Few other human parasites are associated with such a diverse spectrum of clinical manifestations as Strongyloides stercoralis, yet the basic biological behavior of this unusually versatile worm, particularly with respect to its ability to cause severe disseminated disease in certain hosts, is poorly understood. The current uncritical acceptance of the theory that cell-mediated immunity controls autoinfection has stifled research in other directions. After reviewing what is and is not known about the parasite's behavior in its host, this article explores some of the mechanisms that could be involved in the regulation of the parasite population. Taking the provocative viewpoint that the parasite, not the host, is mainly responsible for the maintenance of a balanced relationship between the two, I propose a new theory that corticosteroids may act on the intraintestinal larvae as molting hormones and directly promote the development of disseminated disease.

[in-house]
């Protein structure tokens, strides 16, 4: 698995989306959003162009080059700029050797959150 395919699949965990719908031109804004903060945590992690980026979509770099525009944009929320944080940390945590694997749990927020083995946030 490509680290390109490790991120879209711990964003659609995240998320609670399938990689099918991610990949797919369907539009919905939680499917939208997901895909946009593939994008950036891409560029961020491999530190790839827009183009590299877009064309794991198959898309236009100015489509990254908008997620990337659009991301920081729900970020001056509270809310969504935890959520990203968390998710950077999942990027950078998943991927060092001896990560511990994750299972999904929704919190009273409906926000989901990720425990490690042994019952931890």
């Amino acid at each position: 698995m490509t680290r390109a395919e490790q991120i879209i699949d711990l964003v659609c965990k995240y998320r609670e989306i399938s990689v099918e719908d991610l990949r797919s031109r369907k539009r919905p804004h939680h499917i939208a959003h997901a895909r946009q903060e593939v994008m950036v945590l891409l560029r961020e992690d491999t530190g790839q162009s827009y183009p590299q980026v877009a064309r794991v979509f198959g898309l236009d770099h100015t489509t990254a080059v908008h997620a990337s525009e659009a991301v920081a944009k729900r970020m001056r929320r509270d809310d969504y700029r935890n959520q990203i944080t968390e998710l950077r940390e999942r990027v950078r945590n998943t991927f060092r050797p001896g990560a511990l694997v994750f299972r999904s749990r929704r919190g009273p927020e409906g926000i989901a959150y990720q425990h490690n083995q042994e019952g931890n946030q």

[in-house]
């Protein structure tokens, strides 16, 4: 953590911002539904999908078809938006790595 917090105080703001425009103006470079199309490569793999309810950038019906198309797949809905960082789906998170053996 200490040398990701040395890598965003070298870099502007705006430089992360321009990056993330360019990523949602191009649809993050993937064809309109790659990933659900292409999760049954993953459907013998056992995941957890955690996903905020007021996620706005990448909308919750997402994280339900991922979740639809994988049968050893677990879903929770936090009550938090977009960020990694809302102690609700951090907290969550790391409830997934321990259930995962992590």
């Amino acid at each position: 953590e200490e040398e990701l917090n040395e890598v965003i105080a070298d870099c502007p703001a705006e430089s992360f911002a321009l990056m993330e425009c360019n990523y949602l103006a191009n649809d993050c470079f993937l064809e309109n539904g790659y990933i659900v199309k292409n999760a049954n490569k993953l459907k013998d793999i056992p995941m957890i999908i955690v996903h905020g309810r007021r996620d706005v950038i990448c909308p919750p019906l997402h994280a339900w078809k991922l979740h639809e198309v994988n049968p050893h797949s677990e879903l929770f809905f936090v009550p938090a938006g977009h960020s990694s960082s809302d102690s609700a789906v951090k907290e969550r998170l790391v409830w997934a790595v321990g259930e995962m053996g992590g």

ASJC Scopus subject areas
- Immunology and Microbiology(all)
- Public Health, Environmental and Occupational Health
- Microbiology (medical)
- Infectious Diseases